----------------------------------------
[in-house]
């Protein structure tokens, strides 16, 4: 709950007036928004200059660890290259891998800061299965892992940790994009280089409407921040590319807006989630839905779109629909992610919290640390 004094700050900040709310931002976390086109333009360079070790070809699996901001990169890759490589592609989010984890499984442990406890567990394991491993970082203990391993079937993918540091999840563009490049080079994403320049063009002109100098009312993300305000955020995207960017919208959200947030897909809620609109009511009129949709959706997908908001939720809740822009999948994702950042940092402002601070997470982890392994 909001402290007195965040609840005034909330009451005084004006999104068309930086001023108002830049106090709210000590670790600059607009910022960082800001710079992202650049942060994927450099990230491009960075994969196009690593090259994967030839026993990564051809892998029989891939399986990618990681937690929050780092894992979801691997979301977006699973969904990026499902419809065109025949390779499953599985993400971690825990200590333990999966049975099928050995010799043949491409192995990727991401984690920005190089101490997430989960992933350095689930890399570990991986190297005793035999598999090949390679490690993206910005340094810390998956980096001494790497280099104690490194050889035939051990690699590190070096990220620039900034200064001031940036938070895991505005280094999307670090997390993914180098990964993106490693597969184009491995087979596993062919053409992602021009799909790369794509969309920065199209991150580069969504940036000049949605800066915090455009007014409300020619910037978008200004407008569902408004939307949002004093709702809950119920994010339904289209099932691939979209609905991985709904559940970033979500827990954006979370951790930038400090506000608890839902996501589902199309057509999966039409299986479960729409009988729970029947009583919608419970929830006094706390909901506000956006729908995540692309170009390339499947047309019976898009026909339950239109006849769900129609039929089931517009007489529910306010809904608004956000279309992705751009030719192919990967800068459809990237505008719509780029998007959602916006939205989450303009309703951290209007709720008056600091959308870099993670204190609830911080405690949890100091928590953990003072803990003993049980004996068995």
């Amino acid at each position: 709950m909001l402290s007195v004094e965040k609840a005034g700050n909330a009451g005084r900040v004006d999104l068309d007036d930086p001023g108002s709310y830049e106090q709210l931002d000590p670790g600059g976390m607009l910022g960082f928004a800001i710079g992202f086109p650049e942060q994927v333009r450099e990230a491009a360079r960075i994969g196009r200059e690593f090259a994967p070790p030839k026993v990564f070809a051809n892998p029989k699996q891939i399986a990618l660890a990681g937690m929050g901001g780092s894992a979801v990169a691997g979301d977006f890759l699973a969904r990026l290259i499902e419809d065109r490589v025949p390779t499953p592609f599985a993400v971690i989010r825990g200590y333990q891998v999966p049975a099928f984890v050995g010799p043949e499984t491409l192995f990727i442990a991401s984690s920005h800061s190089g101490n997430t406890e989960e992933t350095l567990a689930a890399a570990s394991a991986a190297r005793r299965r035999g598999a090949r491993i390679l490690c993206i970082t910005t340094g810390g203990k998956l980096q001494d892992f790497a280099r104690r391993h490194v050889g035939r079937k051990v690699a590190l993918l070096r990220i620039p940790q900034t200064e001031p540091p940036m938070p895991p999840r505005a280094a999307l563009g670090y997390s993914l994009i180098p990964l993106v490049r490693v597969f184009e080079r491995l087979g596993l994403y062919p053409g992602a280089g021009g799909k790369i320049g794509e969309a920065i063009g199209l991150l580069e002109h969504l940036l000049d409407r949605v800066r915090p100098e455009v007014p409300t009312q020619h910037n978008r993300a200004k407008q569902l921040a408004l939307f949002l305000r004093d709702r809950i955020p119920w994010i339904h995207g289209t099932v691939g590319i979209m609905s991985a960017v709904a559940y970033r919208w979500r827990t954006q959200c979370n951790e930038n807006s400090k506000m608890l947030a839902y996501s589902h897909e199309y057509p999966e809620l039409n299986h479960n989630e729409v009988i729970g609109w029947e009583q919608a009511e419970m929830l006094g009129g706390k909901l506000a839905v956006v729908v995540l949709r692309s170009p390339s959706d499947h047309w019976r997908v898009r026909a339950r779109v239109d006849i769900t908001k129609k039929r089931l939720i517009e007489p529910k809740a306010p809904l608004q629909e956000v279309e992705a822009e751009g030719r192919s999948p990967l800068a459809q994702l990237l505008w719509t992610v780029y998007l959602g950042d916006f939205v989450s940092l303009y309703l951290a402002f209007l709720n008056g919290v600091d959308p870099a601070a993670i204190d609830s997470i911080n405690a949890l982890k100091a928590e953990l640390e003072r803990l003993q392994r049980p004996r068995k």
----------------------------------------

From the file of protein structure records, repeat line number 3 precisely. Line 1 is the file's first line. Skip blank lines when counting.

């Amino acid at each position: 709950m909001l402290s007195v004094e965040k609840a005034g700050n909330a009451g005084r900040v004006d999104l068309d007036d930086p001023g108002s709310y830049e106090q709210l931002d000590p670790g600059g976390m607009l910022g960082f928004a800001i710079g992202f086109p650049e942060q994927v333009r450099e990230a491009a360079r960075i994969g196009r200059e690593f090259a994967p070790p030839k026993v990564f070809a051809n892998p029989k699996q891939i399986a990618l660890a990681g937690m929050g901001g780092s894992a979801v990169a691997g979301d977006f890759l699973a969904r990026l290259i499902e419809d065109r490589v025949p390779t499953p592609f599985a993400v971690i989010r825990g200590y333990q891998v999966p049975a099928f984890v050995g010799p043949e499984t491409l192995f990727i442990a991401s984690s920005h800061s190089g101490n997430t406890e989960e992933t350095l567990a689930a890399a570990s394991a991986a190297r005793r299965r035999g598999a090949r491993i390679l490690c993206i970082t910005t340094g810390g203990k998956l980096q001494d892992f790497a280099r104690r391993h490194v050889g035939r079937k051990v690699a590190l993918l070096r990220i620039p940790q900034t200064e001031p540091p940036m938070p895991p999840r505005a280094a999307l563009g670090y997390s993914l994009i180098p990964l993106v490049r490693v597969f184009e080079r491995l087979g596993l994403y062919p053409g992602a280089g021009g799909k790369i320049g794509e969309a920065i063009g199209l991150l580069e002109h969504l940036l000049d409407r949605v800066r915090p100098e455009v007014p409300t009312q020619h910037n978008r993300a200004k407008q569902l921040a408004l939307f949002l305000r004093d709702r809950i955020p119920w994010i339904h995207g289209t099932v691939g590319i979209m609905s991985a960017v709904a559940y970033r919208w979500r827990t954006q959200c979370n951790e930038n807006s400090k506000m608890l947030a839902y996501s589902h897909e199309y057509p999966e809620l039409n299986h479960n989630e729409v009988i729970g609109w029947e009583q919608a009511e419970m929830l006094g009129g706390k909901l506000a839905v956006v729908v995540l949709r692309s170009p390339s959706d499947h047309w019976r997908v898009r026909a339950r779109v239109d006849i769900t908001k129609k039929r089931l939720i517009e007489p529910k809740a306010p809904l608004q629909e956000v279309e992705a822009e751009g030719r192919s999948p990967l800068a459809q994702l990237l505008w719509t992610v780029y998007l959602g950042d916006f939205v989450s940092l303009y309703l951290a402002f209007l709720n008056g919290v600091d959308p870099a601070a993670i204190d609830s997470i911080n405690a949890l982890k100091a928590e953990l640390e003072r803990l003993q392994r049980p004996r068995k």